An old-fashioned seaside break in St Ives

By Nicola Iseard

Alphabet L Looking for a beach break that won't cost the earth? Forget the glitzy, expensive, Eurozone resorts of Biarritz, Marbella and suchlike, and try somewhere closer to home. Nicola Iseard explores the seaside town of St Ives, and discovers that a good, old-fashioned seaside break ticks all the right boxes.
St IvesSt Ives

Perched on the fringes of a dazzling arc-shaped bay, St Ives has to be one of England's prettiest seaside towns. On a balmy midsummer's day, ice-cream in hand, nothing beats wandering along its maze of narrow cobbled streets, lined with quaint fisherman's cottages, and switchback lanes which lead up to the jumble of bustling cafes, brasseries, and - most interestingly of all - dozens of galleries. For more than 120 years artists from all over the globe have been flocking to St Ives, drawn by its extraordinary light.

If you only have time to visit one gallery during your stay make it the Tate St Ives, which overlooks Porthmeor Beach on the north side of town. The airy, gleaming-white building is the perfect setting in which to browse the various paintings, ceramics and sculptures on display, by celebrated local names including abstract artist Terry Frost and Barbara Hepworth, one of the most significant sculptors and artists of the 20th century (Hepworth has a museum dedicated to her work on nearby Barnoon Hill, also well worth a visit). Go mid-morning and pause for tea and cake in the museum's rooftop cafe, which offers some of the best sea views in St Ives.

If you're keen to see some artists in action stop by the Sloop Craft Centre, tucked behind the Sloop Inn, near the harbour; here you'll find a tiny trove of artists' studios, where you can stock up on gifts to take home, from handmade jewellery to wood carvings.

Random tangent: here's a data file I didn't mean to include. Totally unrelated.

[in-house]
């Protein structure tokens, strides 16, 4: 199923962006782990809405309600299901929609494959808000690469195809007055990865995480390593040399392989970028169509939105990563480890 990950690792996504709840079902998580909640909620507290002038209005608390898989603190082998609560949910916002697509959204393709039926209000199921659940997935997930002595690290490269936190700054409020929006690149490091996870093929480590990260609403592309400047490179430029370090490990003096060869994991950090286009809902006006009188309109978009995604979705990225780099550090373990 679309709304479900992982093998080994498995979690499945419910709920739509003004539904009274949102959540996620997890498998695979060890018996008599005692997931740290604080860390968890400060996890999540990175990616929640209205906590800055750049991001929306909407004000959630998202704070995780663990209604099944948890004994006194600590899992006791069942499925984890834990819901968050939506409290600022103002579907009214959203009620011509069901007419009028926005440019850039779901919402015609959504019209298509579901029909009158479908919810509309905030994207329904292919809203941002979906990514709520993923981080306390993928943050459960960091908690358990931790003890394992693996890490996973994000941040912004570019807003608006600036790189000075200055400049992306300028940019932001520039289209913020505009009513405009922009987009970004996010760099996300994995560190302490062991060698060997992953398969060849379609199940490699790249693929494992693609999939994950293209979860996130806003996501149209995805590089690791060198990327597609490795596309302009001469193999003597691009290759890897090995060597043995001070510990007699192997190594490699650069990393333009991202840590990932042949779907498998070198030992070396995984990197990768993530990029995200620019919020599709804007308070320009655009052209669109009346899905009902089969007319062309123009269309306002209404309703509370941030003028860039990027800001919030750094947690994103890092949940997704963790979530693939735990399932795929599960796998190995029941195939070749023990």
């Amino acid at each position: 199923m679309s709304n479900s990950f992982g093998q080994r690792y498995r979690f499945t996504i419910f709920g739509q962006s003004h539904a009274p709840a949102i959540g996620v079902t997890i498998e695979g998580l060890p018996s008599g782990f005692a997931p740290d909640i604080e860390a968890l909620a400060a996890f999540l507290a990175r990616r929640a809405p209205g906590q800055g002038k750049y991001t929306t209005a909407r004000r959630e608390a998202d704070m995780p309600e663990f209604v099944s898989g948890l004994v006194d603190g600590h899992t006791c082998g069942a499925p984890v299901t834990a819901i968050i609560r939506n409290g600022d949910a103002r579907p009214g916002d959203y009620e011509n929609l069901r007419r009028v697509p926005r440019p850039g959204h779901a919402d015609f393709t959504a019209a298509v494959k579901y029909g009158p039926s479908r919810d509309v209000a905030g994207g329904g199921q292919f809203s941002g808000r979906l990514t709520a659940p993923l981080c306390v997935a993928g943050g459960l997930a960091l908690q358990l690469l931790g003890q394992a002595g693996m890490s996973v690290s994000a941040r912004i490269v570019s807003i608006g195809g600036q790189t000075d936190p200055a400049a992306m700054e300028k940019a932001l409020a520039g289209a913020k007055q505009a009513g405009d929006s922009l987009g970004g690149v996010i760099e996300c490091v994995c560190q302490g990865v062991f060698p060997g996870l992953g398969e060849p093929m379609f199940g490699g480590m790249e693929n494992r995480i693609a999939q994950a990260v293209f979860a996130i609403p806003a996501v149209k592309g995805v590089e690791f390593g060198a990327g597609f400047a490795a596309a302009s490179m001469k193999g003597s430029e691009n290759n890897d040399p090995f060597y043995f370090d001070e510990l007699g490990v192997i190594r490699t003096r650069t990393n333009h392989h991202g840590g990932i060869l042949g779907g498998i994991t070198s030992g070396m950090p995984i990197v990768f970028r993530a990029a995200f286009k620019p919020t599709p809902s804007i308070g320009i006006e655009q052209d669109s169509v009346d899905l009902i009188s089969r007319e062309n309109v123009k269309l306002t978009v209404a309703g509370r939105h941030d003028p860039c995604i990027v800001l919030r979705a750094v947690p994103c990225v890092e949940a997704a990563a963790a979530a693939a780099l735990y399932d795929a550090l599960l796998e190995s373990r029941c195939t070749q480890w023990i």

Although it's easy to while away an entire weekend exploring the town's myriad galleries, for some people, the real magic of St Ives lies in its breathtaking coastline. Its main beaches, Porthmeor, Porthminster and Porthgwidden all make for a lovely visit (the latter, being a delightful small sandy cove and suntrap), but it's worth venturing a little further afield to Carbis Bay. You can take the train from St Ives to Carbis Bay in less than five minutes, but I'd recommend the delightful 20-minute walk past Clodgy Point - with its unbroken 180-degree views of the sea, where on a clear day it's possible to see the Bawden Rocks off St Agnes Head.

As you approach Carbis Bay, you'll be greeted by a glorious stretch of sand. The bay - which is part of the larger St Ives Bay and covers an area of some 25 acres - is a member of the Most Beautiful Bays in the World organisation, and has recently been awarded an EU blue flag for water cleanliness. So, if you're blessed with sunshine, make sure you pack your bathers for a midday dip.

If you stay until evening, stop for supper at the family-run Carbis Bay Hotel (which makes for a charming base for a weekend in St Ives), perched right above the beach. It has an elegant restaurant serving super local fish bought daily from St Ives' day boats.

If, on the other hand, you head back to St Ives for supper, the harbour is awash with places to eat - try Alba, a sleek restaurant in a converted lifeboat house, which offers a cracking fish soup and whisky-cured salmon.

It may not have the glitz of Biarritz or the dazzle of Marbella, but for an old-fashioned, laid-back break with plenty of charm St Ives takes some beating.

Nicola Iseard is a travel writer for The Observer.


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  • St Ives

    Posted: Monday 09 September 2013

    I would recommend a meal at Seagrass, a pint in The Union Inn and a walk along Porthminster Beach. For live music go to the Lifeboat Inn.


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